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ALM takes root at Microsoft



David Worthington
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November 1, 2008 —  (Page 1 of 5)
The next version of Microsoft Visual Studio Team System (VSTS) will dive deeply into application life-cycle management, shaking up the terrain occupied by more-established ALM tool producers, and could pull model-driven architecture (MDA) into the mainstream of Windows application development, observers say.

Microsoft partners, meanwhile, are heralding the plans for VSTS 2010 as an affirmation of ALM’s significance and the validity of their own offerings, though for some the nod could be a double-edged sword. The software giant has traditionally relied on third parties to seed the Visual Studio ecosystem with ALM capabilities. VSTS 2010’s built-in accommodations for ALM could threaten some partners’ tools, said Gartner research vice president Jim Duggan.
 
Tracy Ragan, COO of build management software vendor OpenMake, downplayed that concern. Microsoft is still focusing on its particular audience, she said, and “we are even more granular than that.” She said partners would have opportunities to support cross-language environments or to create solutions that work with legacy versions of Visual Studio that Microsoft no longer targets.
 
“Microsoft isn’t doing anything more than the open-source community is doing around Eclipse,” Ragan said.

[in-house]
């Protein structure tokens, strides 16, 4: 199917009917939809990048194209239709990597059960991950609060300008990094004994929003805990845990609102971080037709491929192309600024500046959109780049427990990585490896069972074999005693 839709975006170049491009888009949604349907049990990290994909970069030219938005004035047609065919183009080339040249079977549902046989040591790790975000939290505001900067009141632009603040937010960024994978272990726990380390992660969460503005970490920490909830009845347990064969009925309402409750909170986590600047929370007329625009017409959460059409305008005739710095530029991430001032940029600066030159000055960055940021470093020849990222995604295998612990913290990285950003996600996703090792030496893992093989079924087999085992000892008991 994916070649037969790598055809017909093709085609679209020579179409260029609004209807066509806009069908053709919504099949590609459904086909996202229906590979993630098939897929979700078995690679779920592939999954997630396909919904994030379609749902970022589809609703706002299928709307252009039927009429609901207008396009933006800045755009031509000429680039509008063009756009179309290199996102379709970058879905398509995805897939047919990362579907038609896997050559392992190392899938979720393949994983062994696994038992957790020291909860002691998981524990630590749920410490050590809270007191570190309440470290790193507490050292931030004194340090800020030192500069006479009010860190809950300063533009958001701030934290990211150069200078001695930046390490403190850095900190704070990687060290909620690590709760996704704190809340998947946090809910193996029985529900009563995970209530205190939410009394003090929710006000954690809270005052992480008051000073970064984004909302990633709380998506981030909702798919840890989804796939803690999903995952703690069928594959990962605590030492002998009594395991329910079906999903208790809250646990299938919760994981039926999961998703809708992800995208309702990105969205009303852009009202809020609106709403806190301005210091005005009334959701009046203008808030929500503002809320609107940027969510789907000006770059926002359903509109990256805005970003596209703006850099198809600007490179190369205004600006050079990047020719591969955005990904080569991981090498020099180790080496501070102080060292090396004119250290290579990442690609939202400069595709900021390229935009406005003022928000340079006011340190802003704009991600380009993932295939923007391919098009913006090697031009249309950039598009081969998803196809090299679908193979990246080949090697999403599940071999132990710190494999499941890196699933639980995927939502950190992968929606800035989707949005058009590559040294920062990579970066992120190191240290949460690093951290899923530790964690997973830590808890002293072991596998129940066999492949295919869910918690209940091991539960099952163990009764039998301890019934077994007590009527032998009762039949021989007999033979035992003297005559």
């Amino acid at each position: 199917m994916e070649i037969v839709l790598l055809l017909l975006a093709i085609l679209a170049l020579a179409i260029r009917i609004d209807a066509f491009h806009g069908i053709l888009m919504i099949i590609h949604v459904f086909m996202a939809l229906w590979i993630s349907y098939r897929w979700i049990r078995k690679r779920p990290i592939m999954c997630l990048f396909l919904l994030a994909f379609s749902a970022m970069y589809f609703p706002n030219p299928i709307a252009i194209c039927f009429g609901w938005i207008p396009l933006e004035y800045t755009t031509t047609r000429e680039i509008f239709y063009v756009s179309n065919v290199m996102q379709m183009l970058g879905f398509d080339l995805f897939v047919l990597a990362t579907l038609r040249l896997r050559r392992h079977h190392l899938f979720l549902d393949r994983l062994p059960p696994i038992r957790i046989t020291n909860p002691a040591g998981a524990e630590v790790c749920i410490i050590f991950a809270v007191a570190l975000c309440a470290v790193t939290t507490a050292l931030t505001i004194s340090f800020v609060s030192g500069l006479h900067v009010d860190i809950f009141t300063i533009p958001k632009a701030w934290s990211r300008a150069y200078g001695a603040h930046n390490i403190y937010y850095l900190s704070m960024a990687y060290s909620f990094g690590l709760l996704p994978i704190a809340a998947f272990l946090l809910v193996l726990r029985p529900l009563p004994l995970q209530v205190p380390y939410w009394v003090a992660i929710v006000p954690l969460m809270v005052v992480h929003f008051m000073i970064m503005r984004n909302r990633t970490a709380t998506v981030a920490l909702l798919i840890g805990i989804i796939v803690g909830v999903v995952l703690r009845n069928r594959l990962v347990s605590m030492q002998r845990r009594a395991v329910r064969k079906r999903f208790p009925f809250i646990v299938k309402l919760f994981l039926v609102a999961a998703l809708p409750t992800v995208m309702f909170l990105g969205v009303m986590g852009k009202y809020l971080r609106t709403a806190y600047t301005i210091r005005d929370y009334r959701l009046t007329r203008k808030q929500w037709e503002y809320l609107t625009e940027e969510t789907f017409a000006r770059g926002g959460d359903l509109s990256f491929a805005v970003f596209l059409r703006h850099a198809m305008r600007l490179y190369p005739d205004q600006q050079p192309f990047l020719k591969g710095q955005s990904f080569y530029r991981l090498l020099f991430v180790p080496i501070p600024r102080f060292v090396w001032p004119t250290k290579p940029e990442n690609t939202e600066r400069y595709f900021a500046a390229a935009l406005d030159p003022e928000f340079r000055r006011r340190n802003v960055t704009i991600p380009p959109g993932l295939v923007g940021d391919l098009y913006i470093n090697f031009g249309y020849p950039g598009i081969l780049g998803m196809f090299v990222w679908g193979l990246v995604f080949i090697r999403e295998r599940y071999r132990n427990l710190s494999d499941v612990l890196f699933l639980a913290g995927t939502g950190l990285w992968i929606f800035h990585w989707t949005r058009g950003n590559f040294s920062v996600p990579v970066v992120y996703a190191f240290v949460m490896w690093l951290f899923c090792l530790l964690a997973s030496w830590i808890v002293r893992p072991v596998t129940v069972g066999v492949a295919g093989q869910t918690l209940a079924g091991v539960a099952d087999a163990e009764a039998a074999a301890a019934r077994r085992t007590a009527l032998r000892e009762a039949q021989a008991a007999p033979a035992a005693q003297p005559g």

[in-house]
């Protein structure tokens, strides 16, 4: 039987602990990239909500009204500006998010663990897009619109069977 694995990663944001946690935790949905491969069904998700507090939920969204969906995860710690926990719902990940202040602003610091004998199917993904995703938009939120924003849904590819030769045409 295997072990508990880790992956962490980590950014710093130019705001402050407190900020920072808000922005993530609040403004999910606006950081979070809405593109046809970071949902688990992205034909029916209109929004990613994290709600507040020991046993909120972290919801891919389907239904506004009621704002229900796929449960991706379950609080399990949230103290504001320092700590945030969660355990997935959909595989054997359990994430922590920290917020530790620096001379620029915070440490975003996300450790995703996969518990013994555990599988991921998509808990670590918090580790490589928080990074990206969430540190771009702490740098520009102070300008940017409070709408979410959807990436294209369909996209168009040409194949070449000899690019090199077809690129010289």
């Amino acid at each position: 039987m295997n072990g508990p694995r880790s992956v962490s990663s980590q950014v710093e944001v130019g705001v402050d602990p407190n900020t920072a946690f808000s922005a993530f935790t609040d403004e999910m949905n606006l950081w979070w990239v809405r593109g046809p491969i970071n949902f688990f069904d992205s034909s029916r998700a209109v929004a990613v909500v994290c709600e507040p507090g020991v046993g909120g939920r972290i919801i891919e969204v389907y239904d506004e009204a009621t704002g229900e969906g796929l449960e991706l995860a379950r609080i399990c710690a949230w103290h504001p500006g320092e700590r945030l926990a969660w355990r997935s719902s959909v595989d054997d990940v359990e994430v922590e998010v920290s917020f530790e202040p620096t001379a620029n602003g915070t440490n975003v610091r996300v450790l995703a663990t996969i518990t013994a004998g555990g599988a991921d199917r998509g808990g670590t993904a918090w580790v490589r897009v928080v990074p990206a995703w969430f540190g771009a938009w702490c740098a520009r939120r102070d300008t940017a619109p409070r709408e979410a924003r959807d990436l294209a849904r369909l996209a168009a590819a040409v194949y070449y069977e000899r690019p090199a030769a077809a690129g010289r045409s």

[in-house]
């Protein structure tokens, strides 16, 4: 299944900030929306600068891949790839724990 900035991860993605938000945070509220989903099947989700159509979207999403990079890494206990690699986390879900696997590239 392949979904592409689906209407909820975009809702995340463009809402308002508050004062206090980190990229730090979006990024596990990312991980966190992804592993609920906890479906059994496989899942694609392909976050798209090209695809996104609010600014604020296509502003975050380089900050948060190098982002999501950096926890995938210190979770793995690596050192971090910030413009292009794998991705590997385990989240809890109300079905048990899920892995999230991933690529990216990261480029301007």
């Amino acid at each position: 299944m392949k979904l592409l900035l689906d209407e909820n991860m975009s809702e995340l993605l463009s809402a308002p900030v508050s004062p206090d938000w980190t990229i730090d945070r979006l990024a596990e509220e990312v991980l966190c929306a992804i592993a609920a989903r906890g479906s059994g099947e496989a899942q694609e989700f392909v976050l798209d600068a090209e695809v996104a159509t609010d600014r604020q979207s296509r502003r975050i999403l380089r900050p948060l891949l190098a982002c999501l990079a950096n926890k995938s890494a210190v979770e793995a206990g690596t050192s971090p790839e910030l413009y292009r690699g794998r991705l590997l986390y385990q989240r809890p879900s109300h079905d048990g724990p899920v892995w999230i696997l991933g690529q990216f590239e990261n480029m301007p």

At Seapine Software, which develops defect- and issue-tracking tools, senior product manager Jeff Amfahr said VSTS 2010 “helps validate the message that we’ve been talking about for a while, namely that the whole ALM life cycle is important and needs to be included. Since one of our key values is cross-platform ALM support, we don’t necessarily view [Microsoft’s move] as a problem.”
 
Amfahr added, however, that partners that focus exclusively on Windows in the enterprise “should be concerned.”

In response, Joe Marini, director of the Developer Tools Ecosystem at Microsoft, said the company has a rich and vital partner ecosystem around VSTS today and will maintain that in VSTS 2010. He added that Microsoft customers rely on its partners to help solve business problems across heterogeneous environments and that Microsoft recognizes their importance to customers

“This is why we include our partners early in the product development cycle so they can see our direction and plan accordingly,” he said.
 
While Microsoft has not committed to a ship date, VSTS 2010 (formerly "Rosario") is acknowledged as a major release and will coincide with the introduction of .NET Framework 4.0. Much of the VSTS feature set revolves around the use of constraint-based modeling; other changes are better source code management and new facilities for continuous testing, as well as for greater collaboration between developers and QA professionals.



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